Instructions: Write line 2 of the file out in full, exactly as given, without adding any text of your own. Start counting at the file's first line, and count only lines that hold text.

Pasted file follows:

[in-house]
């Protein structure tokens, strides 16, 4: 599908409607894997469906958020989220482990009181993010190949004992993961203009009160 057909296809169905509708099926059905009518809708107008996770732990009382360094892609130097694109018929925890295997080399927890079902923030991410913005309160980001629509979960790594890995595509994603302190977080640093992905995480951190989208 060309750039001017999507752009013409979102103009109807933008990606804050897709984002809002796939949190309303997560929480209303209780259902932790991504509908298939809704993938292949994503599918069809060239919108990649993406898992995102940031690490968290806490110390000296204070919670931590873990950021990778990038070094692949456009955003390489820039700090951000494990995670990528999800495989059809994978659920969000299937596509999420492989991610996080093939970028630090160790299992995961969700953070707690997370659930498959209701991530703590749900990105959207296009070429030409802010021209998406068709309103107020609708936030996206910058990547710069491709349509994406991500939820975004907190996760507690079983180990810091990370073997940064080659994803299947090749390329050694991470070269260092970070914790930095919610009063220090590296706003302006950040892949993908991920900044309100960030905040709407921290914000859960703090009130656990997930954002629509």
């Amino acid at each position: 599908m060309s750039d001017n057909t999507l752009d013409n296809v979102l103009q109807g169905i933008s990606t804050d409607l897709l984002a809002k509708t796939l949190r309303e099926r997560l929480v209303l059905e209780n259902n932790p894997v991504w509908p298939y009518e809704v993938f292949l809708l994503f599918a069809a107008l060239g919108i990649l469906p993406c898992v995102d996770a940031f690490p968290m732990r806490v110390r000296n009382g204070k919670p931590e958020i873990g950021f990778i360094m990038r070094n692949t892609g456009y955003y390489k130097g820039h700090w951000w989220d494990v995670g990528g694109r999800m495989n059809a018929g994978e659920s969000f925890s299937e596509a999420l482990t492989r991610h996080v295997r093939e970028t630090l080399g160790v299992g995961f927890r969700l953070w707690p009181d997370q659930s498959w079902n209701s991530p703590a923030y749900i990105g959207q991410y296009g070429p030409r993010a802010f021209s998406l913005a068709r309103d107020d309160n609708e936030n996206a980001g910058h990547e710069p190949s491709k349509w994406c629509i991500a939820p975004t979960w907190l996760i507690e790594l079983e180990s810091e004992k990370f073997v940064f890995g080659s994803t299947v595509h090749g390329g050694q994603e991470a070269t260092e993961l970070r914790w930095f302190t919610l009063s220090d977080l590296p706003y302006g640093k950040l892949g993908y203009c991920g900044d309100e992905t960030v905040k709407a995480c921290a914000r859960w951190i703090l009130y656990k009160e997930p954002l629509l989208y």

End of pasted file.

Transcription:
């Protein structure tokens, strides 16, 4: 599908409607894997469906958020989220482990009181993010190949004992993961203009009160 057909296809169905509708099926059905009518809708107008996770732990009382360094892609130097694109018929925890295997080399927890079902923030991410913005309160980001629509979960790594890995595509994603302190977080640093992905995480951190989208 060309750039001017999507752009013409979102103009109807933008990606804050897709984002809002796939949190309303997560929480209303209780259902932790991504509908298939809704993938292949994503599918069809060239919108990649993406898992995102940031690490968290806490110390000296204070919670931590873990950021990778990038070094692949456009955003390489820039700090951000494990995670990528999800495989059809994978659920969000299937596509999420492989991610996080093939970028630090160790299992995961969700953070707690997370659930498959209701991530703590749900990105959207296009070429030409802010021209998406068709309103107020609708936030996206910058990547710069491709349509994406991500939820975004907190996760507690079983180990810091990370073997940064080659994803299947090749390329050694991470070269260092970070914790930095919610009063220090590296706003302006950040892949993908991920900044309100960030905040709407921290914000859960703090009130656990997930954002629509």